Here are the lyrics to the song, followed by the song itself, in a video.

Bird on the Wire

Like a bird on the wire

Like a drunk in a midnight choir

I have tried in my way to be free

Like a worm on a hook

Like a knight from some old-fashioned book

I have saved all my ribbons for thee

If I, if I have been unkind

I hope that you can just let it go by

If I, if I have been untrue

I hope you know it was never to you

For like a baby, stillborn

Like a beast with his horn

I have torn everyone who reached out for me

But I swear by this song

And by all that I have done wrong

I will make it all up to thee

I saw a beggar leaning on his wooden crutch

He said to me, “you must not ask for so much”

And a pretty woman leaning in her darkened door

She cried to me, “hey, why not ask for more?”

Oh, like a bird on the wire

Like a drunk in a midnight choir

I have tried in my way to be free

Source: LyricFind

Songwriter: Leonard Cohen

Bird on the Wire lyrics © Sony/ATV Music Publishing LLC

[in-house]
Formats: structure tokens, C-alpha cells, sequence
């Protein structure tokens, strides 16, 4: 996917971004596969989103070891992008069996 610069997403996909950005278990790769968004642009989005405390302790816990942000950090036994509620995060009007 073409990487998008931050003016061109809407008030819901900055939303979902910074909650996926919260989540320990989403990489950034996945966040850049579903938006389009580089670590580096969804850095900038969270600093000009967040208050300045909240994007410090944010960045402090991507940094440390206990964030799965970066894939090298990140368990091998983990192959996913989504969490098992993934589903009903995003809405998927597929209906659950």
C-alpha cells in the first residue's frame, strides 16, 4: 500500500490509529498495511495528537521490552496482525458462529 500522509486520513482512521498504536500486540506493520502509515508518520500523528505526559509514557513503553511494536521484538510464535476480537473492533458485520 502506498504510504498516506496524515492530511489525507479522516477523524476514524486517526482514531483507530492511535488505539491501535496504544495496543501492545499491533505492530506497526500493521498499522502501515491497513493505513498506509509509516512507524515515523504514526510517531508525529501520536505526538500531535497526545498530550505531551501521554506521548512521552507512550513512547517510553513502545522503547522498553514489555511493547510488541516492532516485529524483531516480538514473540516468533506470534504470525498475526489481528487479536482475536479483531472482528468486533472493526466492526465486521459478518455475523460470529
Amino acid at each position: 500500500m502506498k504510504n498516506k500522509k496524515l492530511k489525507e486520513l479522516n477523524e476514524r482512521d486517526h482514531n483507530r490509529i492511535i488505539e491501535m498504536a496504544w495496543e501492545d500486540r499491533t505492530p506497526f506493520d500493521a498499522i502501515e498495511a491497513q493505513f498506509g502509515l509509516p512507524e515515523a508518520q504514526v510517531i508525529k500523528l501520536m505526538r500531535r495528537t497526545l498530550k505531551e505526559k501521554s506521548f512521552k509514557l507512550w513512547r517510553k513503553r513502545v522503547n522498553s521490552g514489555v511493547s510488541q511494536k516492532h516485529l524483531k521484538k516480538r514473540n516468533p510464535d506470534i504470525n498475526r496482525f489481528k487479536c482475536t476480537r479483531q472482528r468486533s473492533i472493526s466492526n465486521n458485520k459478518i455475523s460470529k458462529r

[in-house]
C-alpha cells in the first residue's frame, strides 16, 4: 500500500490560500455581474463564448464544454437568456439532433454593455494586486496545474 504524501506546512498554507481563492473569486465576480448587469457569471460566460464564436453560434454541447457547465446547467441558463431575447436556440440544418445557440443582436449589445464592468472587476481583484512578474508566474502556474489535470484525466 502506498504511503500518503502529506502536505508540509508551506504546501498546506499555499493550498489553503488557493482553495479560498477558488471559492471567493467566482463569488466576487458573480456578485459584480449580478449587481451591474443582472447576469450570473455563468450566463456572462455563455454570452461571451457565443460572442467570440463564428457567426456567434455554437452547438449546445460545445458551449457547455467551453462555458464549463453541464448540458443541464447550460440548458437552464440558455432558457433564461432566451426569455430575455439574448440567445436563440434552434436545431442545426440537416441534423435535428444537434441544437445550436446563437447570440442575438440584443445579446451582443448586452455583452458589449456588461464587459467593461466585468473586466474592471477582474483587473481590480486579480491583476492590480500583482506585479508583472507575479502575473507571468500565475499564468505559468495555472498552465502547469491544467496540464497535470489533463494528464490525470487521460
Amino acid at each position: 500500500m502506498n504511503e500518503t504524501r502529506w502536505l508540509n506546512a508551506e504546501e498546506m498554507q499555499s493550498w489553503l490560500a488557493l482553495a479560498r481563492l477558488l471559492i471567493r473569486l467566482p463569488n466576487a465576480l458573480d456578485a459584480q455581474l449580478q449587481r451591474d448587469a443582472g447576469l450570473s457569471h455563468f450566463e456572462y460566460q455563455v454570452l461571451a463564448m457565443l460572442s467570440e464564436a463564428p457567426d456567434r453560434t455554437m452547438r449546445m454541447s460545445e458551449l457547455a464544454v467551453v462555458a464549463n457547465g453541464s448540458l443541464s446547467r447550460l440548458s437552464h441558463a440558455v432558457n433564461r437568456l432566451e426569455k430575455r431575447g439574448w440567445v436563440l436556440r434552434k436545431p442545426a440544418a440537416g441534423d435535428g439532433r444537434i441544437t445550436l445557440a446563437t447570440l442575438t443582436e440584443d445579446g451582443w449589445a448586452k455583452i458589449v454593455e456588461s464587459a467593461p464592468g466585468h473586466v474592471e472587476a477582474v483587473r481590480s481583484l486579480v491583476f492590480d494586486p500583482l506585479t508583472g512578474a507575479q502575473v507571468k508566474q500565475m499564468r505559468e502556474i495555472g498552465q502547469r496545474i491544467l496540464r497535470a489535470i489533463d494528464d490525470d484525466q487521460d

https://youtu.be/BmPUu-rMpWA

What the World Would Be Like If Fringe Opinions Didn’t Exist

Trump administration appeals yet another TikTok ruling —https://www.theverge.com/2020/12/28/22203284/trump-administration-appeal-tiktok-china-bytedance

CNN tech reporter — Brian Fung

Today I saw Forbes was describing how Trump’s preoccupation with stopping TikTok became his downfall. Forbes didn’t say this, but anyone interested in what happened might recall that Donald Trump ultimately affirmed the takeover of TikTok by Walmart and Oracle.  An eleventh-hour victory is how the website CNET put it that evening.

The issue that Trump made of TikTok’s conduct is that ostensibly TikTok was opening a doorway for China to collect unwarranted data on American TikTok users, but Forbes didn’t put it in terms anything like that. What Forbes did do was to again highlight the Big Tech drama.

The perspective on the deal moving TikTok from China to the U.S. was rounded out for me by someordinarygamers, who was doing videos about it.

https://platform.twitter.com/widgets.js

Photo by Freestocks.org on StockSnap

The emcee at someordinarygamers: https://www.youtube.com/user/SomeOrdinaryGamers